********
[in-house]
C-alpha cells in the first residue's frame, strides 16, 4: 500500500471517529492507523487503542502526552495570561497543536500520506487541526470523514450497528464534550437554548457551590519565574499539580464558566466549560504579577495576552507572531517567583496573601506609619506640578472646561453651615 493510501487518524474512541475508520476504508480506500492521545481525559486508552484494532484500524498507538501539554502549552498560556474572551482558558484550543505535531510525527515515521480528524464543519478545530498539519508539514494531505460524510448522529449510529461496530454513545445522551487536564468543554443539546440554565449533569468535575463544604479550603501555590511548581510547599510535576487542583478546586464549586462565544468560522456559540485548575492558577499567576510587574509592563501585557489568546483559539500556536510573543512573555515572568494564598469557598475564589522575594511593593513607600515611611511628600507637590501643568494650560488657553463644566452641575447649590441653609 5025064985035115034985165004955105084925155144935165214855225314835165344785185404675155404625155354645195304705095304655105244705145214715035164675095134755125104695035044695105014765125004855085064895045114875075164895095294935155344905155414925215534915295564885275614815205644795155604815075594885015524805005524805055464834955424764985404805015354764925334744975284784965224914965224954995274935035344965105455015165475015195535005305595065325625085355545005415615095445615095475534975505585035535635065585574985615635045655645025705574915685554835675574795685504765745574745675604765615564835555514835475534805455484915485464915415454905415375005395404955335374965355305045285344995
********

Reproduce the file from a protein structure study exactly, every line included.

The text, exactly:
[in-house]
C-alpha cells in the first residue's frame, strides 16, 4: 500500500471517529492507523487503542502526552495570561497543536500520506487541526470523514450497528464534550437554548457551590519565574499539580464558566466549560504579577495576552507572531517567583496573601506609619506640578472646561453651615 493510501487518524474512541475508520476504508480506500492521545481525559486508552484494532484500524498507538501539554502549552498560556474572551482558558484550543505535531510525527515515521480528524464543519478545530498539519508539514494531505460524510448522529449510529461496530454513545445522551487536564468543554443539546440554565449533569468535575463544604479550603501555590511548581510547599510535576487542583478546586464549586462565544468560522456559540485548575492558577499567576510587574509592563501585557489568546483559539500556536510573543512573555515572568494564598469557598475564589522575594511593593513607600515611611511628600507637590501643568494650560488657553463644566452641575447649590441653609 5025064985035115034985165004955105084925155144935165214855225314835165344785185404675155404625155354645195304705095304655105244705145214715035164675095134755125104695035044695105014765125004855085064895045114875075164895095294935155344905155414925215534915295564885275614815205644795155604815075594885015524805005524805055464834955424764985404805015354764925334744975284784965224914965224954995274935035344965105455015165475015195535005305595065325625085355545005415615095445615095475534975505585035535635065585574985615635045655645025705574915685554835675574795685504765745574745675604765615564835555514835475534805455484915485464915415454905415375005395404955335374965355305045285344995